Independence of Residuals Over Time

If the order of the observations in a data table represents the order of execution of each treatment combination, then a plot of the residuals of those observations versus the case order or time order of the observations will test for any time dependency. 

Figure 2.6A

Figure 2.6B

The residuals in Figure 2.6A suggest a time trend, while those in Figure 2.6B do not. Figure 2.6A suggests that the system was drifting slowly to lower values as the investigation continued. In extreme cases a drift of the equipment will produce models with very poor ability to account for the variability in the data (low R-Square). 

If the investigation includes centerpoints, then plotting them in -time order may produce a more clear indication of a time trend if one exists. Plotting the raw responses in time sequence can also help detect step changes in a process that residual plots might not detect. 

Independence of Residuals from Size of Predicted Value

Plotting residuals versus the value of a fitted response should produce a distribution of points scattered randomly about 0, regardless of the size of the fitted value. Quite commonly, however, residual values may increase as the size of the fitted value increases. When this happens, the residual cloud becomes "funnel-shaped" with the larger end toward larger fitted values; that is, the residuals have larger and larger scatter as the value of the response increases. Plotting the absolute values of the residuals instead of the signed values will produce a "wedge-shaped" distribution; a smoothing function is  added to each graph which helps to show the trend.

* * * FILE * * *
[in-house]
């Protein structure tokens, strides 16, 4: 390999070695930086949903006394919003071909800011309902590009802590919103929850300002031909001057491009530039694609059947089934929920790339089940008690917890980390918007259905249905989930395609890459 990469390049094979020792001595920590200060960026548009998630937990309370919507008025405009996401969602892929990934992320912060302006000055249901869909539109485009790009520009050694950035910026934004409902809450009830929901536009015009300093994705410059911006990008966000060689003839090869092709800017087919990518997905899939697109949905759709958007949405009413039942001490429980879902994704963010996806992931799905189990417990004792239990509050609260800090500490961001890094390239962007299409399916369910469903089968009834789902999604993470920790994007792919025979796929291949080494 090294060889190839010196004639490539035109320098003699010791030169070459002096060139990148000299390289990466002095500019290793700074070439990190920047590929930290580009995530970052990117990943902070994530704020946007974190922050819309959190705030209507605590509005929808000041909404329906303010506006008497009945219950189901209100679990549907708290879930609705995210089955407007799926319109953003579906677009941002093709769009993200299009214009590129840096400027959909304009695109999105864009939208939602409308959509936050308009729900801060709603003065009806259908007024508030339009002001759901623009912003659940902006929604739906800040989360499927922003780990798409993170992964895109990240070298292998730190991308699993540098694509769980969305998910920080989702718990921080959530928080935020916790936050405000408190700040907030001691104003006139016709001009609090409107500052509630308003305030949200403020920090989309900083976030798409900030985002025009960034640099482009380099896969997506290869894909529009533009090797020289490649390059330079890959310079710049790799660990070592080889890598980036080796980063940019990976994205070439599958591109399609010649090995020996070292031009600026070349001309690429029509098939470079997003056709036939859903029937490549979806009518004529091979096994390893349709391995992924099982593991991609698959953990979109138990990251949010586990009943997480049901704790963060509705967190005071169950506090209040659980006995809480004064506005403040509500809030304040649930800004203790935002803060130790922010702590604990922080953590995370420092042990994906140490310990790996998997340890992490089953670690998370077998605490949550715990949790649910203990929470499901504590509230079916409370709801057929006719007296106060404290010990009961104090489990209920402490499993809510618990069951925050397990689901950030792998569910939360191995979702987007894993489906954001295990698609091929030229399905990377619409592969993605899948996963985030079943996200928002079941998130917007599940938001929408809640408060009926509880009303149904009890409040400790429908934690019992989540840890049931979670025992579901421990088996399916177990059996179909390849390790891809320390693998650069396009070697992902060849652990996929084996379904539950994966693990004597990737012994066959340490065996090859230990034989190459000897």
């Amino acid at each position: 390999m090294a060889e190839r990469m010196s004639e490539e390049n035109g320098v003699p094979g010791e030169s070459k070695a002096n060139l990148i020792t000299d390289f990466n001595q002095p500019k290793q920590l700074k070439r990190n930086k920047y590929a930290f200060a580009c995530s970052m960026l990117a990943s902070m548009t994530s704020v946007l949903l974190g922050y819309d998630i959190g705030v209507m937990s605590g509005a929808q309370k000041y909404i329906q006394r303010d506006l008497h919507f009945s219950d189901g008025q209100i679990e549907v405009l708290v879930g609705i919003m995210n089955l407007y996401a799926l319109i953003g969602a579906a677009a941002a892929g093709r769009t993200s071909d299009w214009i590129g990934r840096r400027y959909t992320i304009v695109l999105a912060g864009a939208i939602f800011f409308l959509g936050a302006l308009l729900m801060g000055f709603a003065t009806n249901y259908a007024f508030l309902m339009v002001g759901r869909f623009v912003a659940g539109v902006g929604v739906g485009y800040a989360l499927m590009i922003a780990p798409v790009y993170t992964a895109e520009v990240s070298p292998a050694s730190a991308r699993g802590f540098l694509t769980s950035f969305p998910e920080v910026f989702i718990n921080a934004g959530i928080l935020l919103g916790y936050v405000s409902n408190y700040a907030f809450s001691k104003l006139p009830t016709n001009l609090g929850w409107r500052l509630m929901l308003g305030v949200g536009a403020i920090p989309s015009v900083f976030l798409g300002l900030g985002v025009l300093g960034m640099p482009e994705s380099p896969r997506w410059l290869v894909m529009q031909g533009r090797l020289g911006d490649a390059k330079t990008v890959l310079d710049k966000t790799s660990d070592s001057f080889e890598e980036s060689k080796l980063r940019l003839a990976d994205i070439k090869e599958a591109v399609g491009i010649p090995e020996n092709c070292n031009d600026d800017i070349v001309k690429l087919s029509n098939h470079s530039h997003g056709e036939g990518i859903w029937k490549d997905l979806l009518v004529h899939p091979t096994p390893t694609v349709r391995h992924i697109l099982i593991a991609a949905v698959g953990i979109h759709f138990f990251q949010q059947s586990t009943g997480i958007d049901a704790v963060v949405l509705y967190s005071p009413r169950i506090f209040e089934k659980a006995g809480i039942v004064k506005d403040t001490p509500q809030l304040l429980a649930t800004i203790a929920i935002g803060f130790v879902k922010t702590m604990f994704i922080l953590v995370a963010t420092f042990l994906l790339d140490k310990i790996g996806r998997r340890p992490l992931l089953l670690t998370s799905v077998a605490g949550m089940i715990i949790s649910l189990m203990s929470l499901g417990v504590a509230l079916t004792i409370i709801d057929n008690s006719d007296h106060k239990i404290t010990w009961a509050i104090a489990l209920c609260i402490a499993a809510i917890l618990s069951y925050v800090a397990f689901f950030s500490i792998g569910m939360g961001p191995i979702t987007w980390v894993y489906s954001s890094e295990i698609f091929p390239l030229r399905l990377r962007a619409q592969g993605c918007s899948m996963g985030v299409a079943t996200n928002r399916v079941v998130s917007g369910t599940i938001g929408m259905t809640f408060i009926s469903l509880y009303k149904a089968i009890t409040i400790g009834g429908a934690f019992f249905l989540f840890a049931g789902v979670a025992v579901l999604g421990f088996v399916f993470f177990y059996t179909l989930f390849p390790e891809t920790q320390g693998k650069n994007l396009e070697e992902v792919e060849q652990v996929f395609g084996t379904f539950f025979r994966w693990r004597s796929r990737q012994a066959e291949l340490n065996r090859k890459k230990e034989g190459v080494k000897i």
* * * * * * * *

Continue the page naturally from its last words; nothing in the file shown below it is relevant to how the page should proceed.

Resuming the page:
Fgure 2.7A

Figure 2.7B

A residual distribution such as that in Figure 2.7A showing a trend to higher absolute residuals as the value of the response increases suggests that one should transform the response, perhaps by fib modeling its logarithm or square root, etc., (contractive transformations). Transforming a response in this fashion often simplifies its relationship with a predictor variable and leads to simpler models. Later sections discuss transformation in more detail. Figure 2.7B is the same response after a transformation to reduce the scatter. Notice the difference in sales on the vertical axes. 

Independence of Residuals from Factor Settings

Figure 2.8A

Figure 2.8B

Figure 2.8A shows that the size of the residuals changed as a function of a predictor's settings. A graph like this suggests that the model needs a higher-order term in that predictor or that one should transform the predictor using a logarithm or square root, for example. In this case, Figure 2.8B shows the residuals for the same response after adding a quadratic term. Notice the single point widely separated from the other residuals in Figure 2.8B. This point is an "outlier." That is, its setting is well within the range of values used for this predictor in the investigation, but its result was somewhat lower than the model predicted. A signal that curvature is present is a trace resembling a "frown" or a "smile" in these graphs. 

Figure 2.8C

The example given in Figures 2.8A and 2.8B obviously involves five levels of the predictor. The experiment is a form of response surface design. For the simple factorial design that includes centerpoints, if the response model being considered lacked one or more higher order terms, the plot of residuals versus factor settings might appear as in Figure 2.8C 

While the graph gives a definite signal that curvature is present, identifying the source of that curvature is not possible due to the structure of the design matrix. Graphs generated using the other predictors in that situation would have very similar appearances.